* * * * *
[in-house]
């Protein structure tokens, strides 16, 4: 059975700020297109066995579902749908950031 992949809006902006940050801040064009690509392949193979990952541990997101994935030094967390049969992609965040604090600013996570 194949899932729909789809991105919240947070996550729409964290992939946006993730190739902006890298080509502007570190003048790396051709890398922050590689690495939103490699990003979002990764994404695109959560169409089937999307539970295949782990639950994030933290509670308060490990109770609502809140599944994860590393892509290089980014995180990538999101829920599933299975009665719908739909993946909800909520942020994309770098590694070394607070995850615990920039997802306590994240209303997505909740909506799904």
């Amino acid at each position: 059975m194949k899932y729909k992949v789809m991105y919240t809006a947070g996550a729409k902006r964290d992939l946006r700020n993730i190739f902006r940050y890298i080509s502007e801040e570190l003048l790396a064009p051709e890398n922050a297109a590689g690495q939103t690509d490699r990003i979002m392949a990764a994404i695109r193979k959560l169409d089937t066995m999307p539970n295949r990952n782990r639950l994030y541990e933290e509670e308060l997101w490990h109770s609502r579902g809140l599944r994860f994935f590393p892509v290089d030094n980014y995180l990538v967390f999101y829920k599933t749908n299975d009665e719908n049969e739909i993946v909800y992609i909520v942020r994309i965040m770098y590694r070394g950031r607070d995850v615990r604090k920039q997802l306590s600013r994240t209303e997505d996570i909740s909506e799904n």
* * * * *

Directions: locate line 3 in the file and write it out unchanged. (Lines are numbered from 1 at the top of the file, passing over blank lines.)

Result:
């Amino acid at each position: 059975m194949k899932y729909k992949v789809m991105y919240t809006a947070g996550a729409k902006r964290d992939l946006r700020n993730i190739f902006r940050y890298i080509s502007e801040e570190l003048l790396a064009p051709e890398n922050a297109a590689g690495q939103t690509d490699r990003i979002m392949a990764a994404i695109r193979k959560l169409d089937t066995m999307p539970n295949r990952n782990r639950l994030y541990e933290e509670e308060l997101w490990h109770s609502r579902g809140l599944r994860f994935f590393p892509v290089d030094n980014y995180l990538v967390f999101y829920k599933t749908n299975d009665e719908n049969e739909i993946v909800y992609i909520v942020r994309i965040m770098y590694r070394g950031r607070d995850v615990r604090k920039q997802l306590s600013r994240t209303e997505d996570i909740s909506e799904n």